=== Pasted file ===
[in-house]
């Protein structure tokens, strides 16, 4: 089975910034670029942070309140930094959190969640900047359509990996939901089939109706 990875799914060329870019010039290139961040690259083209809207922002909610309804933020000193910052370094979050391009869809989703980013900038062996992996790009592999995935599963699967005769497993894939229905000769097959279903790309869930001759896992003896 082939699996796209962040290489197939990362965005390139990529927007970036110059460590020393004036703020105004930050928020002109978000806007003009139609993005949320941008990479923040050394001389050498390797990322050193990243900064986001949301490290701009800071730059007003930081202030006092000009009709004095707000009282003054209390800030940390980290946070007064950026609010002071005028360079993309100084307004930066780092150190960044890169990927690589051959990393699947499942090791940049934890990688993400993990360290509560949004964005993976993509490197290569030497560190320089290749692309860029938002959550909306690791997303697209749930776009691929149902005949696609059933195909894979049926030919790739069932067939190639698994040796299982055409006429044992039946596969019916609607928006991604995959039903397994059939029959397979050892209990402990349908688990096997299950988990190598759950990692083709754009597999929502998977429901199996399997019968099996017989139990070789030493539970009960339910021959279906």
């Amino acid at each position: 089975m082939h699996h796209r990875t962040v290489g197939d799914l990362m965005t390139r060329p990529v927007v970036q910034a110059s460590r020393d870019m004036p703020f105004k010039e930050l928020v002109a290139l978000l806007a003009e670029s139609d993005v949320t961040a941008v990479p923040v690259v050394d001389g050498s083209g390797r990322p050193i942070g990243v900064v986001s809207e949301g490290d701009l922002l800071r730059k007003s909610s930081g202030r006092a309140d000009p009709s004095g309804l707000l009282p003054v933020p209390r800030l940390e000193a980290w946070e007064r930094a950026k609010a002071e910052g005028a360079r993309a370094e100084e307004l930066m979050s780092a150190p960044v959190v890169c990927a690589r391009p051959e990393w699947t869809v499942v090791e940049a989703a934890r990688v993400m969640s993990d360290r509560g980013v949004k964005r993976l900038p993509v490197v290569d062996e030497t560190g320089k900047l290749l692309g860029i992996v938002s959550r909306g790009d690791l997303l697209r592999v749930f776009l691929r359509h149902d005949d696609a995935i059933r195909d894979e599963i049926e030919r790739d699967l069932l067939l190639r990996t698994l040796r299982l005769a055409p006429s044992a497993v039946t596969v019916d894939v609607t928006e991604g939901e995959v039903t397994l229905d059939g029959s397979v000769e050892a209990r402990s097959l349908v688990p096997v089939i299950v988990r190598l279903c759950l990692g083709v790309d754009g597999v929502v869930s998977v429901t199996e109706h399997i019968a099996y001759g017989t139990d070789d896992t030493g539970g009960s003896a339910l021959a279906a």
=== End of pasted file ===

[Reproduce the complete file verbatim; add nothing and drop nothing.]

[in-house]
């Protein structure tokens, strides 16, 4: 089975910034670029942070309140930094959190969640900047359509990996939901089939109706 990875799914060329870019010039290139961040690259083209809207922002909610309804933020000193910052370094979050391009869809989703980013900038062996992996790009592999995935599963699967005769497993894939229905000769097959279903790309869930001759896992003896 082939699996796209962040290489197939990362965005390139990529927007970036110059460590020393004036703020105004930050928020002109978000806007003009139609993005949320941008990479923040050394001389050498390797990322050193990243900064986001949301490290701009800071730059007003930081202030006092000009009709004095707000009282003054209390800030940390980290946070007064950026609010002071005028360079993309100084307004930066780092150190960044890169990927690589051959990393699947499942090791940049934890990688993400993990360290509560949004964005993976993509490197290569030497560190320089290749692309860029938002959550909306690791997303697209749930776009691929149902005949696609059933195909894979049926030919790739069932067939190639698994040796299982055409006429044992039946596969019916609607928006991604995959039903397994059939029959397979050892209990402990349908688990096997299950988990190598759950990692083709754009597999929502998977429901199996399997019968099996017989139990070789030493539970009960339910021959279906």
């Amino acid at each position: 089975m082939h699996h796209r990875t962040v290489g197939d799914l990362m965005t390139r060329p990529v927007v970036q910034a110059s460590r020393d870019m004036p703020f105004k010039e930050l928020v002109a290139l978000l806007a003009e670029s139609d993005v949320t961040a941008v990479p923040v690259v050394d001389g050498s083209g390797r990322p050193i942070g990243v900064v986001s809207e949301g490290d701009l922002l800071r730059k007003s909610s930081g202030r006092a309140d000009p009709s004095g309804l707000l009282p003054v933020p209390r800030l940390e000193a980290w946070e007064r930094a950026k609010a002071e910052g005028a360079r993309a370094e100084e307004l930066m979050s780092a150190p960044v959190v890169c990927a690589r391009p051959e990393w699947t869809v499942v090791e940049a989703a934890r990688v993400m969640s993990d360290r509560g980013v949004k964005r993976l900038p993509v490197v290569d062996e030497t560190g320089k900047l290749l692309g860029i992996v938002s959550r909306g790009d690791l997303l697209r592999v749930f776009l691929r359509h149902d005949d696609a995935i059933r195909d894979e599963i049926e030919r790739d699967l069932l067939l190639r990996t698994l040796r299982l005769a055409p006429s044992a497993v039946t596969v019916d894939v609607t928006e991604g939901e995959v039903t397994l229905d059939g029959s397979v000769e050892a209990r402990s097959l349908v688990p096997v089939i299950v988990r190598l279903c759950l990692g083709v790309d754009g597999v929502v869930s998977v429901t199996e109706h399997i019968a099996y001759g017989t139990d070789d896992t030493g539970g009960s003896a339910l021959a279906a």